It’s that time of year once more. I’d like to take this opportunity to thank all of you readers, followers, and friends for spending time with me and my random collections of (mostly book related) posts in 2018.

Before the New Year, I’ll post one of those Top 10 post lists to discuss the highlights of my 2018 blogging… and the stats, you know I love talking stats.

As a gift for this festive season, I wanted to share some free books with you all. You see, for the first time in over 20 years, on the first of January, books from 1923 will enter the US public domain.

Yes, it has been 75 years already… Wait, quick maths tells me that 1923+75=1998, so shouldn’t these books have already been available in 1999? Why, yes, yes they should have. But apparently, the US Congress decided that for totally justifiable reasons [insert eyeroll] that books from 1923 to 1977 needed an expanded copyright term of 95 years.*

I’ve blogged previously about how copyright has excluded a lot of titles from the public domain. This essentially made any out-of-print titles disappear. And academics like Rebecca Giblin have been researching how copyright needs to change.

But now (some of) the drought is over. Google Books will offer the full text of books from 1923, instead of showing only snippet views or authorized previews. The Internet Archive will add books to its online library, and stores will be able to make these titles available for cheap (studies have shown that public domain books are less expensive, available in more editions and formats, and more likely to be in print—see herehere, and here.)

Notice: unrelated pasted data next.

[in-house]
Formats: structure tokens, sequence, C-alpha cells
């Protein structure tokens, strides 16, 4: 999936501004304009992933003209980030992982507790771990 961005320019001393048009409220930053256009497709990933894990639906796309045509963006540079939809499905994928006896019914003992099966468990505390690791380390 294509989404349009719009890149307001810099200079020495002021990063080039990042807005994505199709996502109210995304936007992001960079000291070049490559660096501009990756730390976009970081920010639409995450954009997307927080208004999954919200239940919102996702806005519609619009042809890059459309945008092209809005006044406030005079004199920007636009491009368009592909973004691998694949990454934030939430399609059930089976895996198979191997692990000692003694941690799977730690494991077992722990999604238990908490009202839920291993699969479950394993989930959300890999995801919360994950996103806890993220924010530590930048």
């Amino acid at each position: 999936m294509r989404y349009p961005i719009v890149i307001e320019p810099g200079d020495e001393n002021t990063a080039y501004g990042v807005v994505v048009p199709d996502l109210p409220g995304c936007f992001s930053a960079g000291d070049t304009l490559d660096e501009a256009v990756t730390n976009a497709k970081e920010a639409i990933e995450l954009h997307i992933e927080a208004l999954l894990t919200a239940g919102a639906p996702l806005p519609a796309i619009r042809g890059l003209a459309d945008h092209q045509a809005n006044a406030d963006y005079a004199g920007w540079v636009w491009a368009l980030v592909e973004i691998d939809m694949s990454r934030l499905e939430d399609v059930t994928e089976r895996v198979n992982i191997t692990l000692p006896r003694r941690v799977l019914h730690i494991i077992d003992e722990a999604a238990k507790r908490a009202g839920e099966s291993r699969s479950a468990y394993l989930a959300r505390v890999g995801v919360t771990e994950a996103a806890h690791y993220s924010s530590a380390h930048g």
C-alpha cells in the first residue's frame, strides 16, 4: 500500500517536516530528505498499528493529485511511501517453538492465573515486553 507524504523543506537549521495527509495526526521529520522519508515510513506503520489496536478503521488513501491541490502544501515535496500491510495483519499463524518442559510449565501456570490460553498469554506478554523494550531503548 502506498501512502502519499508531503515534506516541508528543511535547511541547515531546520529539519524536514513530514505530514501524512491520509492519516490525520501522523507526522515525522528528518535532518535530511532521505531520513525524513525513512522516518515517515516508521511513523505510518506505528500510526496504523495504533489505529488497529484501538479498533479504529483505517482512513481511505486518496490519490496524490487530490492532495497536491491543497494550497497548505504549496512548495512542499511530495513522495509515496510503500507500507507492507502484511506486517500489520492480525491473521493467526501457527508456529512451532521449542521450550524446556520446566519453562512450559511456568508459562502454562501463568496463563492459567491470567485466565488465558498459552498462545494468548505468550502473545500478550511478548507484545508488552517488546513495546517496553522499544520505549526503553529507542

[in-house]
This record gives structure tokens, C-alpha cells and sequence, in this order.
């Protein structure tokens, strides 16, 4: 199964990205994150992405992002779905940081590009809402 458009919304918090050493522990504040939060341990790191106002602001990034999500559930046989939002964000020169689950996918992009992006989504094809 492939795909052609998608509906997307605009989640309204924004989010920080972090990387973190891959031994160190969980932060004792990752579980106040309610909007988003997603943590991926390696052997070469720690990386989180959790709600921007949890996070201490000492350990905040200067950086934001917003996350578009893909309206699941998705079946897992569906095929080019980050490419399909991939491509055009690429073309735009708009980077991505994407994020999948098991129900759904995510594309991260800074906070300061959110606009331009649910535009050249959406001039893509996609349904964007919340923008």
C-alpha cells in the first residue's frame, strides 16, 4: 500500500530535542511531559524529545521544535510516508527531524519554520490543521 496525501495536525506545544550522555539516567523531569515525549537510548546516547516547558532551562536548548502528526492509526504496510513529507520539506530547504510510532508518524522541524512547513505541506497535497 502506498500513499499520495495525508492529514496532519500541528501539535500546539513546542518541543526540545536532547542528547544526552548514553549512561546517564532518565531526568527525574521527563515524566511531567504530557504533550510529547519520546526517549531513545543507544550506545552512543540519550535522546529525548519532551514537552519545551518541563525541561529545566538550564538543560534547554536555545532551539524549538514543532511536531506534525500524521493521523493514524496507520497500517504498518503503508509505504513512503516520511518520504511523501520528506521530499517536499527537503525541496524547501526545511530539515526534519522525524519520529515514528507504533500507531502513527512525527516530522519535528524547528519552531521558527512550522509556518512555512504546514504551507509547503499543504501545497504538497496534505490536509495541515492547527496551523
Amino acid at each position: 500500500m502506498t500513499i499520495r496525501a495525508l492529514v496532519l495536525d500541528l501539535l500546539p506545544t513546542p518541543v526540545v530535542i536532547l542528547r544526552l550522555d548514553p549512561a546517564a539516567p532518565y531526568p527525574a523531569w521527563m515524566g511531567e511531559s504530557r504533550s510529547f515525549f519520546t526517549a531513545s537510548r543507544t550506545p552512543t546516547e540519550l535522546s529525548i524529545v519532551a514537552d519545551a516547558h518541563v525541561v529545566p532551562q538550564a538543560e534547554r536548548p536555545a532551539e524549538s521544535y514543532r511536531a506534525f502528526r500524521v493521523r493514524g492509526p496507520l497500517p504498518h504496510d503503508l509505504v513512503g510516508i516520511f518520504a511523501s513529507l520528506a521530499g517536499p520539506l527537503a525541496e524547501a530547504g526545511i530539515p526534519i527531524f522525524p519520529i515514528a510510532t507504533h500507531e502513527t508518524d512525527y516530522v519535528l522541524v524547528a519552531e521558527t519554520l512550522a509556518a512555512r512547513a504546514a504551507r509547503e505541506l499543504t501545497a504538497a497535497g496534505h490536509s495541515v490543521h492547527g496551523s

A few examples of books that will now be available in the public domain:

  • Edgar Rice Burroughs, Tarzan and the Golden Lion
  • Agatha Christie, The Murder on the Links
  • Winston S. Churchill, The World Crisis
  • e.e. cummings, Tulips and Chimneys
  • Robert Frost, New Hampshire
  • Kahlil Gibran, The Prophet
  • Aldous Huxley, Antic Hay
  • D.H. Lawrence, Kangaroo
  • Bertrand and Dora Russell, The Prospects of Industrial Civilization
  • Carl Sandberg, Rootabaga Pigeons
  • Edith Wharton, A Son at the Front
  • P.G. Wodehouse, works including The Inimitable Jeeves and Leave it to Psmith (Source)

So have a happy holiday and enjoy whatever festivities you celebrate at this time of year with a free book!

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*See more on copyright from Rebecca Giblin’s Author’s Interest project.

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